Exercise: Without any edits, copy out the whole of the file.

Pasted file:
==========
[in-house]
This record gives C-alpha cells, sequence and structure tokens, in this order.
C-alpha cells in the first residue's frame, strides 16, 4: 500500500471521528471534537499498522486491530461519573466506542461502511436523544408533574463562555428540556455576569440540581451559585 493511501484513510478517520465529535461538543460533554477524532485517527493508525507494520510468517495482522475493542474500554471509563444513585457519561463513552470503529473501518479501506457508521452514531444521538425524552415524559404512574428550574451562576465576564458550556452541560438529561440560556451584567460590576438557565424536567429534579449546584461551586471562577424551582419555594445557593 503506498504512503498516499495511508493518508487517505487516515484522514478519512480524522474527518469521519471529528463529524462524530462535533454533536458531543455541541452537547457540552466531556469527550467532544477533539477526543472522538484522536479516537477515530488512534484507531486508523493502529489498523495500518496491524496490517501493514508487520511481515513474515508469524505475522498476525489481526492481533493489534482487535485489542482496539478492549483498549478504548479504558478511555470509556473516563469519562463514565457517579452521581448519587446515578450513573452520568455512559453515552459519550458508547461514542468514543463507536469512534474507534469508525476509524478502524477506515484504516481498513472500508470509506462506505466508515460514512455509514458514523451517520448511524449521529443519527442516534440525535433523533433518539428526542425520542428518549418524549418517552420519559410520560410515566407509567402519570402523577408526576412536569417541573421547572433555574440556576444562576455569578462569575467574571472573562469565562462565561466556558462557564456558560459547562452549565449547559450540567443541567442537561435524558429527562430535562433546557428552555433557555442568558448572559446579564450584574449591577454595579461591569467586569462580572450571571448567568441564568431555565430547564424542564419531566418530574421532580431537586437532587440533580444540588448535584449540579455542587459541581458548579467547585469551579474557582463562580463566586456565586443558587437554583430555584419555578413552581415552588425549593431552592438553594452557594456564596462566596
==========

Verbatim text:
[in-house]
This record gives C-alpha cells, sequence and structure tokens, in this order.
C-alpha cells in the first residue's frame, strides 16, 4: 500500500471521528471534537499498522486491530461519573466506542461502511436523544408533574463562555428540556455576569440540581451559585 493511501484513510478517520465529535461538543460533554477524532485517527493508525507494520510468517495482522475493542474500554471509563444513585457519561463513552470503529473501518479501506457508521452514531444521538425524552415524559404512574428550574451562576465576564458550556452541560438529561440560556451584567460590576438557565424536567429534579449546584461551586471562577424551582419555594445557593 503506498504512503498516499495511508493518508487517505487516515484522514478519512480524522474527518469521519471529528463529524462524530462535533454533536458531543455541541452537547457540552466531556469527550467532544477533539477526543472522538484522536479516537477515530488512534484507531486508523493502529489498523495500518496491524496490517501493514508487520511481515513474515508469524505475522498476525489481526492481533493489534482487535485489542482496539478492549483498549478504548479504558478511555470509556473516563469519562463514565457517579452521581448519587446515578450513573452520568455512559453515552459519550458508547461514542468514543463507536469512534474507534469508525476509524478502524477506515484504516481498513472500508470509506462506505466508515460514512455509514458514523451517520448511524449521529443519527442516534440525535433523533433518539428526542425520542428518549418524549418517552420519559410520560410515566407509567402519570402523577408526576412536569417541573421547572433555574440556576444562576455569578462569575467574571472573562469565562462565561466556558462557564456558560459547562452549565449547559450540567443541567442537561435524558429527562430535562433546557428552555433557555442568558448572559446579564450584574449591577454595579461591569467586569462580572450571571448567568441564568431555565430547564424542564419531566418530574421532580431537586437532587440533580444540588448535584449540579455542587459541581458548579467547585469551579474557582463562580463566586456565586443558587437554583430555584419555578413552581415552588425549593431552592438553594452557594456564596462566596